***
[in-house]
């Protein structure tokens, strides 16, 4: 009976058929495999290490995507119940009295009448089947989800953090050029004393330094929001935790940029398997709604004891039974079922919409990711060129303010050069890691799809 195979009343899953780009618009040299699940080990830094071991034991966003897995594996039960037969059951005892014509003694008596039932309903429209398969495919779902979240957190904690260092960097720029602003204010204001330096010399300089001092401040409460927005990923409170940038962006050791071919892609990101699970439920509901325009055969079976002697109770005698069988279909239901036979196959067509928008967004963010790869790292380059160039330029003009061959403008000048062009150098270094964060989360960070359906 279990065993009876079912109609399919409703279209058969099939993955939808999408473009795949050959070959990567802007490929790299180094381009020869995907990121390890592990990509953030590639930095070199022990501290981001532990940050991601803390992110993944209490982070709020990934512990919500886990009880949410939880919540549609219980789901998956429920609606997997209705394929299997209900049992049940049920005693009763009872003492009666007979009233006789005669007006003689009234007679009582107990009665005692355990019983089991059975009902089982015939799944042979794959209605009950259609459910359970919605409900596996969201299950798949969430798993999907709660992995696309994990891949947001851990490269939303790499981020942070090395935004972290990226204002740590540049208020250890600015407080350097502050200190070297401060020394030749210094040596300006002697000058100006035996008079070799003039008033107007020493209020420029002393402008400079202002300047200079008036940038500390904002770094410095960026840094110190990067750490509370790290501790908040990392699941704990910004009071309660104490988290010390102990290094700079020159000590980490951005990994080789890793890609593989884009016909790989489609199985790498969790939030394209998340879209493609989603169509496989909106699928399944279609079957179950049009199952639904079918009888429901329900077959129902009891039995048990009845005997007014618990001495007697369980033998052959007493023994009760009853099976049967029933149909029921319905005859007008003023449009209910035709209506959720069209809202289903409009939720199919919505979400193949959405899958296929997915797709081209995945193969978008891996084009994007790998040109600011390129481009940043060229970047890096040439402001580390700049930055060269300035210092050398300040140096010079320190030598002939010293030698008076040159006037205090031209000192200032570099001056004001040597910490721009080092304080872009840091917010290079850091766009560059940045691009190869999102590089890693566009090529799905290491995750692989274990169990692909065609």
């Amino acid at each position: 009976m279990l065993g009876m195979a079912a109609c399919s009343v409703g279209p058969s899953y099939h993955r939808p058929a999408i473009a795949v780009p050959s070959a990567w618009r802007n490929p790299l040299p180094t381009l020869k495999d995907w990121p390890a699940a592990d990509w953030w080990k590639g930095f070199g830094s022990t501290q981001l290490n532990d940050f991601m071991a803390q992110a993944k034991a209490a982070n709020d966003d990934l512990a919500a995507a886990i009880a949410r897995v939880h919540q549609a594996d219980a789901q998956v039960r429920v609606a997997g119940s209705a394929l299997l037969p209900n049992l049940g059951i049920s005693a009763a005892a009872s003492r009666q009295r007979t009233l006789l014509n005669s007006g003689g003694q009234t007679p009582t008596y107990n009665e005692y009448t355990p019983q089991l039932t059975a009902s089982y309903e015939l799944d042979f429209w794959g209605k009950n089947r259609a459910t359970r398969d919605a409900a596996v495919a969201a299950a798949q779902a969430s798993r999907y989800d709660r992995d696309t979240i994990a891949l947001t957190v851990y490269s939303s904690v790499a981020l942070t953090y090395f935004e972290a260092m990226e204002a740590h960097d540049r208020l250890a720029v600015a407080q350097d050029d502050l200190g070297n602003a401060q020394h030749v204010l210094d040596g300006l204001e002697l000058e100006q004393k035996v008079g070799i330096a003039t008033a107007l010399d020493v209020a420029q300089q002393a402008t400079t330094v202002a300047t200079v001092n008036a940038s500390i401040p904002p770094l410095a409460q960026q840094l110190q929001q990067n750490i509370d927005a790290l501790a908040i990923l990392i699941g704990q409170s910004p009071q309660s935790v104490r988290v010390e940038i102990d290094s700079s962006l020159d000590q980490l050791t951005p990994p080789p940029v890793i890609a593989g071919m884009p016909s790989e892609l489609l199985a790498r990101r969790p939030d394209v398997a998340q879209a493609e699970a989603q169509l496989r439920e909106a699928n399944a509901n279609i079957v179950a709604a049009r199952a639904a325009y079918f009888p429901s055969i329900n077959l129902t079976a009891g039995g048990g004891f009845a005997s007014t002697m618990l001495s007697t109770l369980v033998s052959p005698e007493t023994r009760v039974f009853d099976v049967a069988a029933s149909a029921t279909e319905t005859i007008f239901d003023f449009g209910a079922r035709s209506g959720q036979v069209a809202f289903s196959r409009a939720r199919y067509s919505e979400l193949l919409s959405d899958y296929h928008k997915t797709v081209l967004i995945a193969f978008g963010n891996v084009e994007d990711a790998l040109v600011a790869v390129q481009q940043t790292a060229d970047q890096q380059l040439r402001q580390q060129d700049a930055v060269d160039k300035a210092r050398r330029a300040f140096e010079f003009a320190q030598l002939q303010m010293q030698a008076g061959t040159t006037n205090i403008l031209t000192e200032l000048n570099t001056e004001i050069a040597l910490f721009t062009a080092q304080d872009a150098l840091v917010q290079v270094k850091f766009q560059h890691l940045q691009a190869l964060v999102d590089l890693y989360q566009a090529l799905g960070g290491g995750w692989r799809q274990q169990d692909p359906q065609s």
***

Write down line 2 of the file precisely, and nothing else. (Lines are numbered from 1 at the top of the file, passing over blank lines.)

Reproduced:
């Protein structure tokens, strides 16, 4: 009976058929495999290490995507119940009295009448089947989800953090050029004393330094929001935790940029398997709604004891039974079922919409990711060129303010050069890691799809 195979009343899953780009618009040299699940080990830094071991034991966003897995594996039960037969059951005892014509003694008596039932309903429209398969495919779902979240957190904690260092960097720029602003204010204001330096010399300089001092401040409460927005990923409170940038962006050791071919892609990101699970439920509901325009055969079976002697109770005698069988279909239901036979196959067509928008967004963010790869790292380059160039330029003009061959403008000048062009150098270094964060989360960070359906 279990065993009876079912109609399919409703279209058969099939993955939808999408473009795949050959070959990567802007490929790299180094381009020869995907990121390890592990990509953030590639930095070199022990501290981001532990940050991601803390992110993944209490982070709020990934512990919500886990009880949410939880919540549609219980789901998956429920609606997997209705394929299997209900049992049940049920005693009763009872003492009666007979009233006789005669007006003689009234007679009582107990009665005692355990019983089991059975009902089982015939799944042979794959209605009950259609459910359970919605409900596996969201299950798949969430798993999907709660992995696309994990891949947001851990490269939303790499981020942070090395935004972290990226204002740590540049208020250890600015407080350097502050200190070297401060020394030749210094040596300006002697000058100006035996008079070799003039008033107007020493209020420029002393402008400079202002300047200079008036940038500390904002770094410095960026840094110190990067750490509370790290501790908040990392699941704990910004009071309660104490988290010390102990290094700079020159000590980490951005990994080789890793890609593989884009016909790989489609199985790498969790939030394209998340879209493609989603169509496989909106699928399944279609079957179950049009199952639904079918009888429901329900077959129902009891039995048990009845005997007014618990001495007697369980033998052959007493023994009760009853099976049967029933149909029921319905005859007008003023449009209910035709209506959720069209809202289903409009939720199919919505979400193949959405899958296929997915797709081209995945193969978008891996084009994007790998040109600011390129481009940043060229970047890096040439402001580390700049930055060269300035210092050398300040140096010079320190030598002939010293030698008076040159006037205090031209000192200032570099001056004001040597910490721009080092304080872009840091917010290079850091766009560059940045691009190869999102590089890693566009090529799905290491995750692989274990169990692909065609």